June 19, 2009
GAO study on Mexican violence promotes misinformation of firearms trafficking
The General Accounting Office (GAO) of the United States has released a study on firearms trafficking and violence in Mexico.
The report, which NSSF is still reviewing, appears to be rife with error. Consider the following claim: “According to U.S. and Mexican government officials, these firearms have been increasingly more powerful and lethal in recent years. For example, many of these firearms are high-caliber and high-powered, such as AK and AR-15 type semiautomatic rifles.”
These rifles, of course, are no more “powerful” or “lethal” than any other lawful rifle, and they fire ammunition that is considerably less powerful than other hunting rifles.
The report has also led to a revival of false allegations regarding recovered firearms in Mexico. As the trade association for the firearms industry, we believe it is important to set the record straight (and separate fact from fiction):
Some 29,000 firearms were recovered in Mexico last year, of which approximately 5,000 were traced to U.S. sources. That means more than 80 percent of the firearms recovered in Mexico were not traced to the United States. Furthermore, according to the ATF, those firearms traced were originally sold at retail not recently, but on average 14 years earlier. This is completely inconsistent with any notion that a flood of newly purchased firearms are being illegally smuggled over the border into Mexico. And let's not forget, no retail firearms sale can be made in the U.S. until after a criminal background check on the purchaser has been completed.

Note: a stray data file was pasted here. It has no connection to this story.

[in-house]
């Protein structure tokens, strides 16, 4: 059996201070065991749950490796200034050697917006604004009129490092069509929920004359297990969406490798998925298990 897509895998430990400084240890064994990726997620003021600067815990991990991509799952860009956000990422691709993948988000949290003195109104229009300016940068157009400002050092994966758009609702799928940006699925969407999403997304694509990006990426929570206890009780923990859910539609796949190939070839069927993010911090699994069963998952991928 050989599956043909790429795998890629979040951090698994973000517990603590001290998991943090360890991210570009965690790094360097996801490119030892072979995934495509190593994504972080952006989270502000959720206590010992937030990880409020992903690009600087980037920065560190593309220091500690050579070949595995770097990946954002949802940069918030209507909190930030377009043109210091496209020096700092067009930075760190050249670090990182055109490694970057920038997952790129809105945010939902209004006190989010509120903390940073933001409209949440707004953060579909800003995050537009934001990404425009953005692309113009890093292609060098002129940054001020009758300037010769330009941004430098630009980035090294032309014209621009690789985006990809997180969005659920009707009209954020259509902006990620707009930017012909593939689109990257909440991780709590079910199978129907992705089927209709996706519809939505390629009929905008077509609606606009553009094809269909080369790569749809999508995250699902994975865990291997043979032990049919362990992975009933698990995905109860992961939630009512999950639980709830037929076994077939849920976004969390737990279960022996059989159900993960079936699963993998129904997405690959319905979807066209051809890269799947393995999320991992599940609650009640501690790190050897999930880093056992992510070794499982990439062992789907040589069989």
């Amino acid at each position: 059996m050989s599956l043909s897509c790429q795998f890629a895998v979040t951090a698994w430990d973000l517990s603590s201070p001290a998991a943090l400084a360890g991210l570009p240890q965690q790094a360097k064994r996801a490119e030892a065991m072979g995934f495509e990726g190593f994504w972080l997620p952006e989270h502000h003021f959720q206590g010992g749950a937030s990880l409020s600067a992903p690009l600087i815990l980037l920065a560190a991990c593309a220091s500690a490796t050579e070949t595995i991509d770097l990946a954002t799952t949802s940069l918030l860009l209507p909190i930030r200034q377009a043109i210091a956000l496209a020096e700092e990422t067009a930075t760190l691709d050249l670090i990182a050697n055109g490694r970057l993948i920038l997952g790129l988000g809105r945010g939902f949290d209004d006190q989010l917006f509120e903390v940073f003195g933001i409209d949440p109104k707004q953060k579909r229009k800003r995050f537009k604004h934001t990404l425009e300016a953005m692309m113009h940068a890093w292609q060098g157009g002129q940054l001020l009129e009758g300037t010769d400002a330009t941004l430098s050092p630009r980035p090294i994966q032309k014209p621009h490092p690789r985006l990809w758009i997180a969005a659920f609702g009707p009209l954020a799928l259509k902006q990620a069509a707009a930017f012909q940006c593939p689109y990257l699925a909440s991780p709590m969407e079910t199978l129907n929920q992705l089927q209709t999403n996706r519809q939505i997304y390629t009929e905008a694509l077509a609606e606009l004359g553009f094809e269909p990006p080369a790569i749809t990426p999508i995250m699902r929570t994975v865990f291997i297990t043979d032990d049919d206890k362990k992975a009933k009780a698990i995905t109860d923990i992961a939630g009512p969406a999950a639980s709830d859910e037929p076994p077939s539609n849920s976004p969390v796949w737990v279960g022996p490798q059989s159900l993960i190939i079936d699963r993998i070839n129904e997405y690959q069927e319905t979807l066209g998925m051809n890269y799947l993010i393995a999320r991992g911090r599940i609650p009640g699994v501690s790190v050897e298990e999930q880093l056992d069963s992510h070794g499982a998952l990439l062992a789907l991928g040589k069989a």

In recent years as many as 150,000 Mexican soldiers, 17,000 last year alone, defected to go work for the drug cartels — bringing their American-made service-issued firearms with them. It has also been well documented that the drug cartels are illegally smuggling fully automatic firearms, grenades and other weapons into Mexico from South and Central America. Such items are not being purchased at retail firearms stores in the United States.
It should be noted, even the Department of Homeland Security (following a review of the GAO report) found the statistics cited to be misleading. The Department specifically called into question the GAO claim that "87 percent of firearms seized by Mexican authorities and traced over the past 5 years originated in the United States." The DHS responded to this claim by saying, "DHS officials believe that the 87 percent statistic is misleading as the reference should include the number of weapons that could not be traced. Numerous problems with the data collection and sample population render this assertion as unreliable (page 69)."
Although it’s understandable that Mexican authorities and sympathetic American agencies are frustrated with cartel-related violence, it is wrong for anyone to blame the Second Amendment and America’s firearms industry for those problems.
Members of the firearms industry take seriously the criminal acquisition and misuse of their products. This is why our industry supports the Southwest Border Violence Reduction Act of 2009, sponsored by Sen. Bingaman (D-NM), and will continue to work cooperatively with law enforcement. For nearly a decade, our industry has partnered with the ATF in a national campaign called Don’t Lie for the Other Guy that makes the public aware that it is a serious crime to illegally straw purchase a firearm. The program also helps ATF to educate firearms retailers to be better able to detect and prevent illegal straw purchases. Senior executives from NSSF will be continuing the acclaimed Don’t Lie campaign next week in both the Rio Grande Valley (Texas) and Houston (Texas).
Going through the full GAO report will take some time, but no one should be under any illusions; from what we’ve read so far, facts take a backseat to unfounded allegations and hyperbole.